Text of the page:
ICE denies plan for nationwide immigration raids
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Federal officials are denying plans to conduct a series of immigration raids across the country later this month, saying upcoming operations have been "adjusted" due to hurricanes impacting Texas and Florida.

"There is currently no coordinated nationwide operation planned at this time," U.S. Immigration and Customs Enforcement (ICE) said in a statement late Thursday.

"The priority in the affected areas should remain focused on life-saving and life-sustaining activities," it added.

The statement came after NBC News reported Thursday that the Department of Homeland Security was planning a series of immigration raids across the country later this month targeting 8,400 undocumented immigrants.

NBC reported that a five-day operation, slated to begin Sept. 17, would be "the largest operation of its kind in the history of ICE," according to interviews with officials and a document outlining the plan.

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"Operation Mega," as the internal document termed it, was reportedly going to be primarily focused on capturing undocumented immigrants who have committed crimes or are involved in gang activities.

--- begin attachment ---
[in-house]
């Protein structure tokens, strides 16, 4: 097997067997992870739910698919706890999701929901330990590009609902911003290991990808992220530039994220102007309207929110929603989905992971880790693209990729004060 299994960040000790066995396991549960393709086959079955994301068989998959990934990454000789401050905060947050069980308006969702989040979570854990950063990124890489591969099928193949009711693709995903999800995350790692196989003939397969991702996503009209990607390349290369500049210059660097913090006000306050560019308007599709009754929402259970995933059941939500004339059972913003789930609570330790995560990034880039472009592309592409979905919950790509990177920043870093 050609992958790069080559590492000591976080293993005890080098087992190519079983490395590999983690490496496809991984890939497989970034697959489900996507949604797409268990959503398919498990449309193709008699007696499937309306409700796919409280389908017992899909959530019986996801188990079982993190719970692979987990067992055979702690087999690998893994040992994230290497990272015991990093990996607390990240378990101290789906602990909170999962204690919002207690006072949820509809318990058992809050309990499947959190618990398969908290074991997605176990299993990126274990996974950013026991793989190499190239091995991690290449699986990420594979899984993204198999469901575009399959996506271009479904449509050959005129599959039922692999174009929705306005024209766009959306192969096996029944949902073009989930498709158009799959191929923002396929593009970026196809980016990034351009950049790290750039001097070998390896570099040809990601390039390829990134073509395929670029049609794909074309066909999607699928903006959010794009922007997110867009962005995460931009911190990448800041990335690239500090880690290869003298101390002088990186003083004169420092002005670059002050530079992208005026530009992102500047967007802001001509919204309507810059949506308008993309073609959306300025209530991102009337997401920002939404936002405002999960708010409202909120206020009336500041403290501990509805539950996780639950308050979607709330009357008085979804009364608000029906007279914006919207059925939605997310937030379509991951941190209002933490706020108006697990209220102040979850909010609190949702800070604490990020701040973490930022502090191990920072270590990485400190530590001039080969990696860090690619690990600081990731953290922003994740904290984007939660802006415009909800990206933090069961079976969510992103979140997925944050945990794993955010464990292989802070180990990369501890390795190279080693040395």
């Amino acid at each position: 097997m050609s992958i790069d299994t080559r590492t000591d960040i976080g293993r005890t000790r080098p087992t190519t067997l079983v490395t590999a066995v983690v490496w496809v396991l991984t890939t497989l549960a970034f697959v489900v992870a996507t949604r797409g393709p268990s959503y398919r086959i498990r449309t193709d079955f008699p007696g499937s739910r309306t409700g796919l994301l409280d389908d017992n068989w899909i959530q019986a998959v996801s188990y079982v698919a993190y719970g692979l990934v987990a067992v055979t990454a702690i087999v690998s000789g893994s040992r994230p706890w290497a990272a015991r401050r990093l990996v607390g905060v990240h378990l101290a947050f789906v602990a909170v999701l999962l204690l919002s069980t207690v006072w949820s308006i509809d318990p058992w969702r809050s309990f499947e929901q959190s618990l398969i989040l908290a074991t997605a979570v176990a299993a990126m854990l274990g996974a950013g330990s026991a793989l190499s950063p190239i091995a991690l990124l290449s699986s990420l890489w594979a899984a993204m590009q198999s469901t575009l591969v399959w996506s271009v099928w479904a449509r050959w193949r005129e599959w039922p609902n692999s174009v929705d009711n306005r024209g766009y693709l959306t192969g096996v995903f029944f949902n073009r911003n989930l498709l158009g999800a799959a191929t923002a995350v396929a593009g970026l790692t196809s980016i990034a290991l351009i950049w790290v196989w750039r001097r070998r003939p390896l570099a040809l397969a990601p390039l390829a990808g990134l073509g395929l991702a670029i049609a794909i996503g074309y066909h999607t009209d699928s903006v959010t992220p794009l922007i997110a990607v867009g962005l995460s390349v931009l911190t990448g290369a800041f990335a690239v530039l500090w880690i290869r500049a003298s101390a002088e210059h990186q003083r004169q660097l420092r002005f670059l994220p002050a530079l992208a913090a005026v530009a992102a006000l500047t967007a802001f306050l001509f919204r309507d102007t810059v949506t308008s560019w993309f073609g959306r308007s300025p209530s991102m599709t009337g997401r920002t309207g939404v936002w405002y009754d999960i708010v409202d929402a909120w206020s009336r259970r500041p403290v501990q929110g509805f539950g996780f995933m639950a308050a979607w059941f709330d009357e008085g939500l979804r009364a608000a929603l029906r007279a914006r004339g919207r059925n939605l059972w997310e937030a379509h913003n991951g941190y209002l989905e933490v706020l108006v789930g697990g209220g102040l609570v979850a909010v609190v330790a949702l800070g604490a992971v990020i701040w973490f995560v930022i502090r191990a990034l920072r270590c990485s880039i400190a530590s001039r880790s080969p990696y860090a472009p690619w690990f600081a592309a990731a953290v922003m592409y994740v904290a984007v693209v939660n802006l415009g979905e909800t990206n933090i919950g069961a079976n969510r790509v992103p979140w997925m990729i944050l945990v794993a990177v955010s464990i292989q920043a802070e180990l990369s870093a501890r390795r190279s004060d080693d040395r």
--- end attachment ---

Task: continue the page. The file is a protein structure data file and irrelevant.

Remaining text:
ICE indicated in its statement Thursday night that the agency had reviewed "all upcoming operations" due to Hurricane Harvey's aftermath in Texas and Hurricane Irma set to make landfall in Florida this weekend and "adjusted accordingly."

"While we generally do not comment on future potential law enforcement actions, operational plans are subject to change based on a variety of factors," ICE said.

"Due to the current weather situation in Florida and other potentially impacted areas, along with the ongoing recovery in Texas, U.S. Immigration and Customs Enforcement (ICE) had already reviewed all upcoming operations and has adjusted accordingly," it continued. 

"For the safety and security of our communities, ICE fugitive operations teams will continue to target and arrest criminal aliens and other individuals who are in violation of our nation’s immigration laws, in non-affected areas of the country, as part of routine operations."

ICE acting Director Thomas Homan said in July that the agency had gotten a green light to hire 10,000 new immigration agents in an effort to allocate more personnel and resources to arrest immigrants being sheltered in so-called sanctuary cities.

An official told NBC News that while the raids later this month were geared primarily at those who have committed crimes, other undocumented immigrants could be swept up as "collateral."

The move comes after President Trump decided this week to end the Deferred Action for Childhood Arrivals program, which shielded from deportation those brought to the U.S. illegally as children who had applied for work visas. 

An official told NBC that juveniles were not a target of Operation Mega.

— This post was updated at 11:15 p.m. with ICE's denial